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SAT Scores Decline and that Doesn't Matter

Posted: 09/23/11 05:29 PM ET

According to a recent report by the College Board, the organization that owns and administers the Scholastic Aptitude Test taken by high school students, the average American SAT score is falling. The average reading score dropped three points to 497. The average writing score dropped two points to 489. The average math score dropped one point to 514. Some critics think this is a problem.

They are, however, very wrong. There are a number of things that are probably worthy of improvement at American high schools, but falling SAT scores don't indicate a problem. It is, admittedly, hard to resist thinking this, however.

Douglas McIntyre at Daily Finance screams “SAT Scores Fall Nationwide: A Harbinger of U.S. Economic Decline.” The decline in SAT scores, McIntyre writes, is “yet another data point in the suggesting that America is falling behind much of the rest of the world in terms of educational attainment.”

Brian Resnick writes at The Atlantic that "mean SAT reading scores have fallen to their lowest levels in nearly 40 years, dropping four points in the last four years to 497. Only 43 percent of test takers achieved a total score indicating they are likely to succeed in college."

Carla Rivera at the Los Angeles Times writes:

The high school graduating class of 2011 lost ground on every measure of the SAT exam, with reading scores nationally the lowest on record, prompting concern about whether students are being adequately prepared for college, officials said Wednesday.

Really, who are those officials? Because that concern would be inappropriate; SAT scores are supposed to decline. The more high school students take them, the lower the scores go.

Even the Washington Post, which put “Average SAT scores down for high school class of 2011 as test-taking pool expands” in the headline, still fell into this trap, warning that “the relatively poor performance on the SATs could raise questions whether reading and writing instruction need even more emphasis to accommodate the country’s changing demographics.”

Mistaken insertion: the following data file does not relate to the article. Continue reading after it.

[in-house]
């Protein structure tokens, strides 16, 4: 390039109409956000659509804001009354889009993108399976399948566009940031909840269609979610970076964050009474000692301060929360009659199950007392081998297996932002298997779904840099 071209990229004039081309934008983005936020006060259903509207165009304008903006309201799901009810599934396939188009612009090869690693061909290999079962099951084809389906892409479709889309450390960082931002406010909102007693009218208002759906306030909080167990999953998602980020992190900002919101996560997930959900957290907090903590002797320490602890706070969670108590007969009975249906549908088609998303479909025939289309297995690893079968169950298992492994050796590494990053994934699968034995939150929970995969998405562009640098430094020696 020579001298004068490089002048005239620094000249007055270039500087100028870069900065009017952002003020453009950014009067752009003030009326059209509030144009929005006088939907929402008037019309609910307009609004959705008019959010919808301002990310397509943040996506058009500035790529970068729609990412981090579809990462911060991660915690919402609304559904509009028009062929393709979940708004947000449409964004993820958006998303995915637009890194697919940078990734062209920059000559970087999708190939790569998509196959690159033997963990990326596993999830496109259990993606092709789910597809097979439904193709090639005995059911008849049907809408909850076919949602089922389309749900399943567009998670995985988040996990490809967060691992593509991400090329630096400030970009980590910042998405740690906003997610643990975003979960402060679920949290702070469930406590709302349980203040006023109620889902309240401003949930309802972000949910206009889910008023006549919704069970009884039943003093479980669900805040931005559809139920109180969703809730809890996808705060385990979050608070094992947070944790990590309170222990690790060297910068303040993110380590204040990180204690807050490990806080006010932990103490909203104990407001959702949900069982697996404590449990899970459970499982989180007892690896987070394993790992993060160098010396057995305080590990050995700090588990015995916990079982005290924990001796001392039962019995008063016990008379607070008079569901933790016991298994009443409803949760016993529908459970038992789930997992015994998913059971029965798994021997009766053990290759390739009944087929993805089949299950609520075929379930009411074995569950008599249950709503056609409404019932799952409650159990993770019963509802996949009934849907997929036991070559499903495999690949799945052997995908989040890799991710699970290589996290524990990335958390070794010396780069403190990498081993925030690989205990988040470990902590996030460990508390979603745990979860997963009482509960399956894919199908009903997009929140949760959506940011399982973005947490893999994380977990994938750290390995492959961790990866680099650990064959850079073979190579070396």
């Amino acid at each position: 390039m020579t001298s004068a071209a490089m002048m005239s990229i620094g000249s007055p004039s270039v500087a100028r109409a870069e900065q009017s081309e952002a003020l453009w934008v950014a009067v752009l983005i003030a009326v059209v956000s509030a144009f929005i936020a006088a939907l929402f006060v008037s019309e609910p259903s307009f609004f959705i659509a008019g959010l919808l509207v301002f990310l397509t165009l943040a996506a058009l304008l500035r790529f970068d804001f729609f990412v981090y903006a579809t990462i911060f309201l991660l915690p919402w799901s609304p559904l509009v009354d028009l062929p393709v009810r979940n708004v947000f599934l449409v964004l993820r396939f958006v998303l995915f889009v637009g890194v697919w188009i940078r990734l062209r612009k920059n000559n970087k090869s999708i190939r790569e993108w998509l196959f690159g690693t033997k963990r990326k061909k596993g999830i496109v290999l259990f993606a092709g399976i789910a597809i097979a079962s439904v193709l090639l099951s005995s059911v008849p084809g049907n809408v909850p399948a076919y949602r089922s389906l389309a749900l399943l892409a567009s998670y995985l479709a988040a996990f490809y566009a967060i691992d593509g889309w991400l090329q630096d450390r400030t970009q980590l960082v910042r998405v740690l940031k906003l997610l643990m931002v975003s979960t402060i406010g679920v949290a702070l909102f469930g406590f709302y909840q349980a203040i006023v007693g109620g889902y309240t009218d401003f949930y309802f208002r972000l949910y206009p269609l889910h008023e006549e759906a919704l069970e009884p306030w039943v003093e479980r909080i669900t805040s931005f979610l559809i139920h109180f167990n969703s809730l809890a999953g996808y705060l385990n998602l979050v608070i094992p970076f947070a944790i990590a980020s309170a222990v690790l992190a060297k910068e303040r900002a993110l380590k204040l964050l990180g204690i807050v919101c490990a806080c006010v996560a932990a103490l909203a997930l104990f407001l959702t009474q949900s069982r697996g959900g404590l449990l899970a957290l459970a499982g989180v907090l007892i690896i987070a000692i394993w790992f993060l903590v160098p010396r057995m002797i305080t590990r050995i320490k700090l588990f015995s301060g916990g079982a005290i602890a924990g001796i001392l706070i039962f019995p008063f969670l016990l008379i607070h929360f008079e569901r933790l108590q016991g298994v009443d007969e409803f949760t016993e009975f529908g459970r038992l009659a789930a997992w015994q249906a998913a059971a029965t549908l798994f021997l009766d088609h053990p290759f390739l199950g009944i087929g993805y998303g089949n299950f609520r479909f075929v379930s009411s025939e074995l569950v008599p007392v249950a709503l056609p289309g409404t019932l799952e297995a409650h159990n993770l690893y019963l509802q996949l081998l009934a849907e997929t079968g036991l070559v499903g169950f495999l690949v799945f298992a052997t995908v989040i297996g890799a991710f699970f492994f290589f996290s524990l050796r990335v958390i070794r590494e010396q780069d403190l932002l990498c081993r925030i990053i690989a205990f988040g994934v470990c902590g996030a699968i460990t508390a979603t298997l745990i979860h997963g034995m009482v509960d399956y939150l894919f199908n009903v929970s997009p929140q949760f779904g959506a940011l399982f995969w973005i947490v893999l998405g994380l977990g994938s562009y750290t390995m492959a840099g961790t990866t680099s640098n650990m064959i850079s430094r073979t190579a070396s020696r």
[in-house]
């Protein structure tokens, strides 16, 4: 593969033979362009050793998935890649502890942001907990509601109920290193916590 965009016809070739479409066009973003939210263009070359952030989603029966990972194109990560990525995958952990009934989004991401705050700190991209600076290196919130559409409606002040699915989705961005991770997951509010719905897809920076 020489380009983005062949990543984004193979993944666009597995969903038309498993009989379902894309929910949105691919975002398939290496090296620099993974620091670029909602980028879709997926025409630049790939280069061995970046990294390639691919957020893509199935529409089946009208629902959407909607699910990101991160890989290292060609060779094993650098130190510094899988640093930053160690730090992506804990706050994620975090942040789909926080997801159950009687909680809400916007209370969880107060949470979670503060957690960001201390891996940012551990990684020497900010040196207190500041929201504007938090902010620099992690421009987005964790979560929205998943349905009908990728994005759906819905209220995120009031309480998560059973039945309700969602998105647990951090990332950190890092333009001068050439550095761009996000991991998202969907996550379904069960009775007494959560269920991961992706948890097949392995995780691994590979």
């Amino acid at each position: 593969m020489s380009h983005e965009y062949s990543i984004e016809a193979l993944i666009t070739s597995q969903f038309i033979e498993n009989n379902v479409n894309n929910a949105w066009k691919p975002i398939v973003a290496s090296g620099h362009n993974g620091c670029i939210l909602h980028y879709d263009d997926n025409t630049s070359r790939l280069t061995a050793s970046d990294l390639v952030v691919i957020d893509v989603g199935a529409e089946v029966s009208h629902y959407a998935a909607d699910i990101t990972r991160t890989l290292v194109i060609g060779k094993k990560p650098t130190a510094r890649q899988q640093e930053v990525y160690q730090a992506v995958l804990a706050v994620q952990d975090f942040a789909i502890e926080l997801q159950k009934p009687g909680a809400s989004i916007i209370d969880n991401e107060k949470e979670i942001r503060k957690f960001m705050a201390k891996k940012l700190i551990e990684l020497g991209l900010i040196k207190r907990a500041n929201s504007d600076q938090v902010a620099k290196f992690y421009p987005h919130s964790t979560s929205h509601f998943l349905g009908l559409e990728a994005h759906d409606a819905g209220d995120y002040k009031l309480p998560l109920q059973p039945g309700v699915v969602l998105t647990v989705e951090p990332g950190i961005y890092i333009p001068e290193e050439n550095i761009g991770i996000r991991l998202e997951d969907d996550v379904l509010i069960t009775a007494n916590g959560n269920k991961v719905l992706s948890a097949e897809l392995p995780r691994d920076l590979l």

What does that even mean?

The SAT was first introduced to American schools in 1901. Since then the number of students taking the test has increased immensely. Today students from virtually every high school in America take the college placement examination.

Because the SAT became required for college admissions, and high schools started to push all students to higher education, that meant that many students from less rigorous high schools took the test. By 1994 the average verbal score was 428. The average Math score was 478. And so in 1995 the College Board “recentered’ the test; the organization changed the scoring system so that median new score was again closer to 500.

The SAT scores have always declined. And they always will. They’re not meant to be an indication of the intelligence of American students, or the quality of American public high schools. The SAT is vaguely an intelligence test but the way the test is administered about half of American students score above 500 on each section. About half score below.

SAT decline is a sign of the success of the College Board’s marketing efforts, not of the failure of the U.S. educational system. The only way to stop this decline, in a long-term sense, would be fewer students taking the test, not better education.

 

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